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Archbishop Pedro Brito GuimarâesYouTube

Editor’s note: Our Scotland-based reporter Dorothy Cummings McLean has been sent to Italy to join our Rome Correspondent, Diane Montagna, in covering the Synod for the Bishops of the Pan-Amazon region. A lifelong diarist, Dorothy has volunteered to give readers a glimpse into life off-camera as she carries out what she calls “a dream assignment.” Read all of her Amazon Synod diary posts HERE.

Friday, October 11, 2019

It’s officially Blessed John Henry Cardinal Newman Weekend here in Rome, at least for the British and other anglophones pouring into the city for Sunday’s canonization. His gentle, austere face is now on a banner hanging from St. Peter’s Basilica, flanked by banners celebrating four women: Mother Mariam Thresia of India, Marguerite Bays of Switzerland, Mother Giuseppina Vannini of Rome, and Sister Dulce Lopes of Brazil. 

I received official accreditation to talk to representatives about these soon-to-be saints, so after Mass, cappuccino, and much animated typing, I went to the Sala Stampa to take part in the 11:00 a.m. “Meeting Point.” 

The “Meeting Point” involved crowding around or queuing up near the representatives of the Blesseds. The earthly spokesmen for Cardinal Newman were Fr. Ignatius Harrison of Newman’s own Birmingham Oratory and Jack Valero, the press officer for the Newman Canonization Committee. At least three spokespeople for the female Blesseds stayed in the main auditorium of the Sala Stampa, but Valero got a room, Fr. Harrison an ornate hallway, and both a firm glass door shutting out the slavering Newman-centric journalistic hoards until they were prepared to see us.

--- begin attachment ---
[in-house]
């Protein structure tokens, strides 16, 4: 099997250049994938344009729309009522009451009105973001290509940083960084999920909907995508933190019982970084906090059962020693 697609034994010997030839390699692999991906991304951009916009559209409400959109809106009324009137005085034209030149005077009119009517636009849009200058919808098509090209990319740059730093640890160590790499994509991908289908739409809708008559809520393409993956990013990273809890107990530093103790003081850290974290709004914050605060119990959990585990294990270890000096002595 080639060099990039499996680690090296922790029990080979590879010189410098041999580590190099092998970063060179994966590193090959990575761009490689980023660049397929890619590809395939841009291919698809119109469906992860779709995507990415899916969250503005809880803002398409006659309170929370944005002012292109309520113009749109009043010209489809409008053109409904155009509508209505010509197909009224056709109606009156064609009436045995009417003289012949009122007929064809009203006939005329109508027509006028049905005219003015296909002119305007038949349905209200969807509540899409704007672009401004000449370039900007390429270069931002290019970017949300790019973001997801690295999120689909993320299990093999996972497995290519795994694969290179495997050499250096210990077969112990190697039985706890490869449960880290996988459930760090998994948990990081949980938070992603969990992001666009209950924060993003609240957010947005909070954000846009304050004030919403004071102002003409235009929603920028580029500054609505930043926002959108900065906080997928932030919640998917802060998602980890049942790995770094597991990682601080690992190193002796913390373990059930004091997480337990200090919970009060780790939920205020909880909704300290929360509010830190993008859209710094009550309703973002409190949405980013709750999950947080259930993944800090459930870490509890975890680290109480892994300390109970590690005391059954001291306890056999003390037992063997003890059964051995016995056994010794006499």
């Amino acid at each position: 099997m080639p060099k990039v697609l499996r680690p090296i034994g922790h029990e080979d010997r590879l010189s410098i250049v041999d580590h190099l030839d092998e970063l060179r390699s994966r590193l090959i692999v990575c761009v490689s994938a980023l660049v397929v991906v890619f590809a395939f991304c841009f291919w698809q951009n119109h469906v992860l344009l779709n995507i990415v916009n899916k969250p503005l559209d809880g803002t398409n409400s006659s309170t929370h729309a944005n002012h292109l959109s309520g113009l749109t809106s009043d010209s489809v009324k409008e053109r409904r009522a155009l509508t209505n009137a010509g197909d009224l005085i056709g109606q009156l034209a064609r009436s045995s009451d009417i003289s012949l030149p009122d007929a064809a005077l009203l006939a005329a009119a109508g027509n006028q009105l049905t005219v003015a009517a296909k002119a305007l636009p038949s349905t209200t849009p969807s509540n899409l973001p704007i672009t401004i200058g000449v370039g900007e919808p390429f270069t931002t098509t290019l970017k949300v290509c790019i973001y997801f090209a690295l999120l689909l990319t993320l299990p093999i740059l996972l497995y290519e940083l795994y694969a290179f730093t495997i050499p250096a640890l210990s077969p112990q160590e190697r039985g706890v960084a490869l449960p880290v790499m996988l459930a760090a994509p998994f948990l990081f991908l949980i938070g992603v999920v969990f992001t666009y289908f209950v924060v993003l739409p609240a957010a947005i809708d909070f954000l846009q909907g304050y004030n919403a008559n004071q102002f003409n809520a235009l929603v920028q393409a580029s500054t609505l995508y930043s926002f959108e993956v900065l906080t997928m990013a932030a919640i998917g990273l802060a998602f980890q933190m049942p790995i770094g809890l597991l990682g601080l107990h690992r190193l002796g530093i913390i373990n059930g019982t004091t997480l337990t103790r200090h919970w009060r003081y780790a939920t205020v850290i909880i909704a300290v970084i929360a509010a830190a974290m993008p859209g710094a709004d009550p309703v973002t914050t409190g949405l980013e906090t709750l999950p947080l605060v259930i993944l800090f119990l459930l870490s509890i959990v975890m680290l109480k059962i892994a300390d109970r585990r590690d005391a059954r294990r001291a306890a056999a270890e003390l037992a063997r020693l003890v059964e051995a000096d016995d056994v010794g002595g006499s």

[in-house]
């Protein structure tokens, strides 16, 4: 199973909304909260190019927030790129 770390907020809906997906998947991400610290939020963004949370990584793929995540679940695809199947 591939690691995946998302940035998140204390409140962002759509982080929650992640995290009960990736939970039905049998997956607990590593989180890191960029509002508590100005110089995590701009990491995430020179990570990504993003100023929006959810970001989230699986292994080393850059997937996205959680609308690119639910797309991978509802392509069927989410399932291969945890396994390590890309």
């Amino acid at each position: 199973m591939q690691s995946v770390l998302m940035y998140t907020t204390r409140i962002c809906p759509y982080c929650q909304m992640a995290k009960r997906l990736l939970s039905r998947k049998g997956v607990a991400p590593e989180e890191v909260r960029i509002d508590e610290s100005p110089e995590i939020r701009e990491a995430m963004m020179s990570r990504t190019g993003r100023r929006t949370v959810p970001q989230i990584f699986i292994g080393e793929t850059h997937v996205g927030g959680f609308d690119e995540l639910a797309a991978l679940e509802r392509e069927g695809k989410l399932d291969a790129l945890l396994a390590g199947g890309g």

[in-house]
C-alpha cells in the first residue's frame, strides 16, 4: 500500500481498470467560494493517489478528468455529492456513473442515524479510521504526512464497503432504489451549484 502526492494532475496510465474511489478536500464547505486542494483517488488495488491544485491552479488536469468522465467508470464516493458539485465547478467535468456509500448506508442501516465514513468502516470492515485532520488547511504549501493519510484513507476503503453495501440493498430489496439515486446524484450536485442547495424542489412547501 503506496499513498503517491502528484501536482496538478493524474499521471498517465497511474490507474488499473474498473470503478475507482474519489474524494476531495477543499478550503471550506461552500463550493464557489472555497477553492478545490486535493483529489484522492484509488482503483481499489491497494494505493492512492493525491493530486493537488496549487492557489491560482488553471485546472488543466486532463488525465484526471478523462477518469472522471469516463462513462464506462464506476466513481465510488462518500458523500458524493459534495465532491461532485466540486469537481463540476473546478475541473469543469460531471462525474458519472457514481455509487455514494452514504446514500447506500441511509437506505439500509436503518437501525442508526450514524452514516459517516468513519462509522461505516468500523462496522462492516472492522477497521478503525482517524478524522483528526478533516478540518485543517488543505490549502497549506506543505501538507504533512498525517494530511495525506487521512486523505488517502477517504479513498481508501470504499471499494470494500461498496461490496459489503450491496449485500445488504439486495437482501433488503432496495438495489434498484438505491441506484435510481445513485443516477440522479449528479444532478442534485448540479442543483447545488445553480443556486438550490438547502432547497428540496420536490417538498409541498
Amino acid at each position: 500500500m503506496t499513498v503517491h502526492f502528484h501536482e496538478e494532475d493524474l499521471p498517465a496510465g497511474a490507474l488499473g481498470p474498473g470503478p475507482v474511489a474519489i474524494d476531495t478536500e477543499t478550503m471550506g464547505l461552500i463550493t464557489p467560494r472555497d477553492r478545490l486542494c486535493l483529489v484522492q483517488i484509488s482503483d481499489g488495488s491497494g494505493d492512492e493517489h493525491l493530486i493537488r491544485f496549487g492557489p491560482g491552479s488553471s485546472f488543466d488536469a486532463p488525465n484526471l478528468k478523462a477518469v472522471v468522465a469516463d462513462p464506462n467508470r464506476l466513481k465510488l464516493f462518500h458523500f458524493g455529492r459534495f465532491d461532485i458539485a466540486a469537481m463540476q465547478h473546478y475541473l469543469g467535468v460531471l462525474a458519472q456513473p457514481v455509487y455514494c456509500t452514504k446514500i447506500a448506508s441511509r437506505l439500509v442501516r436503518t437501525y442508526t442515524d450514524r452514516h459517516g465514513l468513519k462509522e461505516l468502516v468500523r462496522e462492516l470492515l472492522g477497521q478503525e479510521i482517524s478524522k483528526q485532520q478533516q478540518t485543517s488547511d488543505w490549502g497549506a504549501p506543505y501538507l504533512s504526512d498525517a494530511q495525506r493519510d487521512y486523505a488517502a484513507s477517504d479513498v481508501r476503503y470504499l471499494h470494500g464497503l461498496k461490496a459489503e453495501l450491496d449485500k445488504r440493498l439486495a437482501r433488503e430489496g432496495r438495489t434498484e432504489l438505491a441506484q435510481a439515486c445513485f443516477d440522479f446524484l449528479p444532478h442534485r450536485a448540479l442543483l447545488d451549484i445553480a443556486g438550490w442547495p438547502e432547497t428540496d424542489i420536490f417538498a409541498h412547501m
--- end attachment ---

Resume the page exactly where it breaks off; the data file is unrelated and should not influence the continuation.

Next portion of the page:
First I followed some Italian journalists into the small sitting-room assigned to Valero, but the conversation was too rapid for me, so I retreated and waited at a distance while Christopher Lamb and Austen Ivereigh interviewed Fr. Harrison. The word “Brexit” reached my straining ears. This didn’t surprise me, for that is what everyone in Britain has been discussing for over three years.

At last it was my turn, and as there were two seats for journalists, another woman journalist accompanied me. This was Inés San Martín of Crux, whose work I very much admire, so I had a fangirl moment before I remembered why I was there. 

I asked Fr. Harrison about Newman on conscience (“it provides a very certain and explicit link with the Almighty”) and on married priests (“he wouldn’t have understood”), and San Martín asked him what Pope Francis would have thought of him (“a subtle mind” and “not rigid”) and if he would have made Newman a cardinal (“yes”).

When we had given up our seats to the next two Newman-centrists, I went home to finish writing about Cardinal Müller’s interview with La Repubblica. I scarfed a caprese salad and then trotted back to the Sala Stampa to hear the latest on the synod. 

This time there were four bishops and a German woman religious in the panel: Carlos Aguiar Retes, the Archbishop of Mexico; Pedro Brito Guimarâes, the Archbishop of Palmas in Brazil; Joaquín Pertínez Fernàndez, the Bishop of Rio Branco in Brazil; and Sister Birgit Weiler, described as a member of the Congregation of the Medical Missionary Sisters and a collaborator with the Peruvian bishops regarding the care of creation. 

Archbishop Aguiar Retes described the Synod’s Instrumentum Laboris as a response in “integral ecology” and said it was essential to change our “culture of waste,” for an “apocalyptic disaster” is approaching. 

Sister Birgit Weiler echoed the apocalyptic theme, saying that humanity will have a “good and dignified future only if we take care of the earth.” She also stressed that we have to live in solidarity with people and the earth, and that the Church can ask the support of governments in making sure mining companies don’t violate laws and rights in the Amazon.